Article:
Photo: gilintx, via Flickr

Since Halloween is just around the corner, I thought I’d write about ghost plant today.

I can’t remember exactly when, or from where, I acquired ghost plant, but I’ve had it for many years. And I can never be sure I’m spelling its proper name correctly, so I’m always double-checking myself on it – Graptopetalum paraguayense.

At one point during an impromptu search I performed to check the Latin name, I also turned up the information that ghost plant is only winter hardy in zones 9 and 10 (meaning it survives temperatures no lower than 20 to 25 degrees). Really? Hmmm…I’ve been growing it in containers in Atlanta (zone 7) for over ten years now. And I know we’ve had plenty of clear, cold nights when the mercury has plunged into the low teens during that time, so I think the conventional wisdom about this plant is wrong.

Ghost plant with pansies and sedum

Here’s a shot I took two years ago. Ghost plant is cascading down the side of a strawberry pot that’s planted with blue pansies and some miscellaneous sedum. It sits on my kitchen porch in the western sun and looks very much like this all winter. In the summer I replace the pansies with a coral colored portulaca, or sometimes purple gomphrena (both of these are drought-tolerant plants that have roughly the same watering needs as the ghost plant).

little plantlet X-1

Every petal can become an entire rooted rosette.

I personally think ghost plant is one beautiful succulent. It forms grayish-green rosettes that shimmer with subtle highlights of pink and aqua, almost like a mother-of-pearl finish. As a desert native, it’s heat and drought tolerant. And it’s prolific. It multiplies much more fruitfully than hen-and-chicks ever has for me. A single rosette will put out long stems that form ever more rosettes, spilling over the sides of pots to make a nice display. (I’ve never grown ghost plant in the ground, but it probably works well in a dry climate and well drained soil.)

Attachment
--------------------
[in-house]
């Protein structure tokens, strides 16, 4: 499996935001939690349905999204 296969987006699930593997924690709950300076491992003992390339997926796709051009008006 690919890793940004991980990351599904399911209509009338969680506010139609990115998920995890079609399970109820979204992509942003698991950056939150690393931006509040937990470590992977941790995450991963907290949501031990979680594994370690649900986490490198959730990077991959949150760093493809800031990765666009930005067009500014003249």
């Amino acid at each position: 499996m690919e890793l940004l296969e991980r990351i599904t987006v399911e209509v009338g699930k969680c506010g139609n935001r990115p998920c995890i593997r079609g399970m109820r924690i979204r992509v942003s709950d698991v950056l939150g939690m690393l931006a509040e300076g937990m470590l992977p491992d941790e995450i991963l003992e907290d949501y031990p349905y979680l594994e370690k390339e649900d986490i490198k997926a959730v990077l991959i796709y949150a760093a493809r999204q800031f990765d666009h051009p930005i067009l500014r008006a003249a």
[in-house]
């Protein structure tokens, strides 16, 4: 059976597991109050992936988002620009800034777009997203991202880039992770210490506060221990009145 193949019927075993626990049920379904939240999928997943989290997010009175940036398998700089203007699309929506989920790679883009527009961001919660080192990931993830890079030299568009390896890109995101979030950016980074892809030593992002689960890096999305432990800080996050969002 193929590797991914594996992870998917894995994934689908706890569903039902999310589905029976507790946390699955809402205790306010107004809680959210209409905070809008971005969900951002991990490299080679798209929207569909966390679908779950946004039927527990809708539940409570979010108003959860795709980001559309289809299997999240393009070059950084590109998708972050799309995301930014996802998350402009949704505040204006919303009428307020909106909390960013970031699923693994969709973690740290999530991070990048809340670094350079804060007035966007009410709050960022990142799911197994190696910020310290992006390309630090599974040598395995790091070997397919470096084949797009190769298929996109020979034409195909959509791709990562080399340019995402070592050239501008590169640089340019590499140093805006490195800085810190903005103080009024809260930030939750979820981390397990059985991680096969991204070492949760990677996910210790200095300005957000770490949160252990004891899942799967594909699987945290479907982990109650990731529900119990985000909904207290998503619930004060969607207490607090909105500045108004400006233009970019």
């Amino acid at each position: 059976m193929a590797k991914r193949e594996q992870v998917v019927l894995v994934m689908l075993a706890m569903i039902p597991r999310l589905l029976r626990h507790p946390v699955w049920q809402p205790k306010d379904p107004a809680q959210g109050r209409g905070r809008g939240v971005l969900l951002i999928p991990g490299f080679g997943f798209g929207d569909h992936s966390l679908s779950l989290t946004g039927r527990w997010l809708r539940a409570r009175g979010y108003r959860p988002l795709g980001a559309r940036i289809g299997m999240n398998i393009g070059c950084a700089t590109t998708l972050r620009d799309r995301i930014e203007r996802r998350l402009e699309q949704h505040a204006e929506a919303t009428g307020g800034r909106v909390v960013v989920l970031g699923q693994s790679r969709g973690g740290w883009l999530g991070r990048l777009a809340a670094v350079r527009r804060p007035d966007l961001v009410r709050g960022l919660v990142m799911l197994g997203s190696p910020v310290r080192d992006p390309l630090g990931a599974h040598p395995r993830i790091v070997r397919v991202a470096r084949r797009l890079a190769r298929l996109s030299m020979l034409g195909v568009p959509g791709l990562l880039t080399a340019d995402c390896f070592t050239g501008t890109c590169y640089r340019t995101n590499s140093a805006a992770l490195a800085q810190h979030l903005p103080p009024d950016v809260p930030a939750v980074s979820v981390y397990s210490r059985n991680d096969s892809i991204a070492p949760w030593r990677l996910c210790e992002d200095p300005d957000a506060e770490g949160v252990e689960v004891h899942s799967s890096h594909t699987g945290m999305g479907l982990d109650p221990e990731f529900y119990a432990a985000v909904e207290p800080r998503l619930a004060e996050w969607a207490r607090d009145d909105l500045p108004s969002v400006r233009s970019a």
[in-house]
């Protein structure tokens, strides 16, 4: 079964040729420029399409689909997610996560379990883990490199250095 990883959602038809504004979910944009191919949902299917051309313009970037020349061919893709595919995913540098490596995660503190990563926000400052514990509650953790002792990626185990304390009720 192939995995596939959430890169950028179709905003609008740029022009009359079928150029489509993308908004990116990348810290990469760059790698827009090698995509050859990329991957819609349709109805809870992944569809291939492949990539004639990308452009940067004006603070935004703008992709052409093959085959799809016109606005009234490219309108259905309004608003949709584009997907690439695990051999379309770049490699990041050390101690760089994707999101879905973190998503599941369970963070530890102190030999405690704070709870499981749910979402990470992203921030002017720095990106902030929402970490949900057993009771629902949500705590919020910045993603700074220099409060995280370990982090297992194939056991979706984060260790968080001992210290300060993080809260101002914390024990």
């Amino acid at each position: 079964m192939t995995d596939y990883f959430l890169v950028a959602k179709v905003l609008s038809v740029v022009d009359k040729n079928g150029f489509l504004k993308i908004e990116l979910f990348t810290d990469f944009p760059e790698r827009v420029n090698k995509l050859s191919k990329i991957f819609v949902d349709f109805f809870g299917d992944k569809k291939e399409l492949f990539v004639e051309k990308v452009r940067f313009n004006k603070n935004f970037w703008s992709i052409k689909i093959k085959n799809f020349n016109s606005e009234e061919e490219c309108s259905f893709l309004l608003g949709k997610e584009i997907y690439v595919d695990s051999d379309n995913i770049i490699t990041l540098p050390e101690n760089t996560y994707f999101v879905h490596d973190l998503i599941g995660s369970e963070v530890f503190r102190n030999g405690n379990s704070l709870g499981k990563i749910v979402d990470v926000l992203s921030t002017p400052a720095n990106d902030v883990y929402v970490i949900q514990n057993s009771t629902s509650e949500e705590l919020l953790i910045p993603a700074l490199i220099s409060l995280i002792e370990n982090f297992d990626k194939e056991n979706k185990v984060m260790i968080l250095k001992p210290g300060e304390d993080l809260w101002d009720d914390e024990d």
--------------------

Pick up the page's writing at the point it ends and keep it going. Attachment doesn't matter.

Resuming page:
If you jostle ghost plant or bump into it, you’re very likely to knock off a petal or two. This is a plant that comes undone easily. Just pick up the fallen bits and lay them against the potting soil in your container. Each petal will form a tiny rosette at one end, just like in the photo to the right, and that rosette will grow to full size and put down roots – ensuring you’ll have plenty of passalong plants to spread around the neighborhood.

So what to make of the conflicting hardiness information I’m throwing at you? Here’s what I think: If you live in zone 7 or 8, maybe ghost plant will turn out to be as reliably perennial for you as it has been for me. And if you live in a colder climate, why not grow ghost plant as a three-season annual? Whether it turns out to be hardy to temperatures in the teens or the 20s is irrelevant, as long as you overwinter a few rosettes indoors. Then, you can use ghost plant as “bookends” to your growing season, the same way you use pansies during the cold days of early spring and late fall. The only difference is that ghost plant won’t melt away for you when the warm weather arrives!

Planting Tip

If you happen to see ghost plant in a friend’s garden, just ask for a piece or two to start your own plants with. Pinch off several petals and lay them on the surface of a pot of soil. Soon each one will develop a new plantlet at the tip, and roots will follow.
Otherwise, here are some mail order sources, though you most likely will have to order ghost plant in the spring.



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